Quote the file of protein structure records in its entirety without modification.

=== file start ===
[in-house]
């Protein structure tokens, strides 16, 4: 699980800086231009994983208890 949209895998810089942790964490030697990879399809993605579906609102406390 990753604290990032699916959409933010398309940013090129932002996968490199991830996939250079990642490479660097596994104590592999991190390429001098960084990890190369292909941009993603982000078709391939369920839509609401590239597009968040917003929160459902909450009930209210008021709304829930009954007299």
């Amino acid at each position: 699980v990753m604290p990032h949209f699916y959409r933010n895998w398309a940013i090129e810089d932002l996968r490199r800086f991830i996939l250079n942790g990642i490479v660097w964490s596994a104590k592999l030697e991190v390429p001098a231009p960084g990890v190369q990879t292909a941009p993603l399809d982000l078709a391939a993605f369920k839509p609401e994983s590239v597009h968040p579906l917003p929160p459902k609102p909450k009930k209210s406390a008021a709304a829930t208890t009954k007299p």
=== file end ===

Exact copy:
[in-house]
């Protein structure tokens, strides 16, 4: 699980800086231009994983208890 949209895998810089942790964490030697990879399809993605579906609102406390 990753604290990032699916959409933010398309940013090129932002996968490199991830996939250079990642490479660097596994104590592999991190390429001098960084990890190369292909941009993603982000078709391939369920839509609401590239597009968040917003929160459902909450009930209210008021709304829930009954007299």
């Amino acid at each position: 699980v990753m604290p990032h949209f699916y959409r933010n895998w398309a940013i090129e810089d932002l996968r490199r800086f991830i996939l250079n942790g990642i490479v660097w964490s596994a104590k592999l030697e991190v390429p001098a231009p960084g990890v190369q990879t292909a941009p993603l399809d982000l078709a391939a993605f369920k839509p609401e994983s590239v597009h968040p579906l917003p929160p459902k609102p909450k009930k209210s406390a008021a709304a829930t208890t009954k007299p």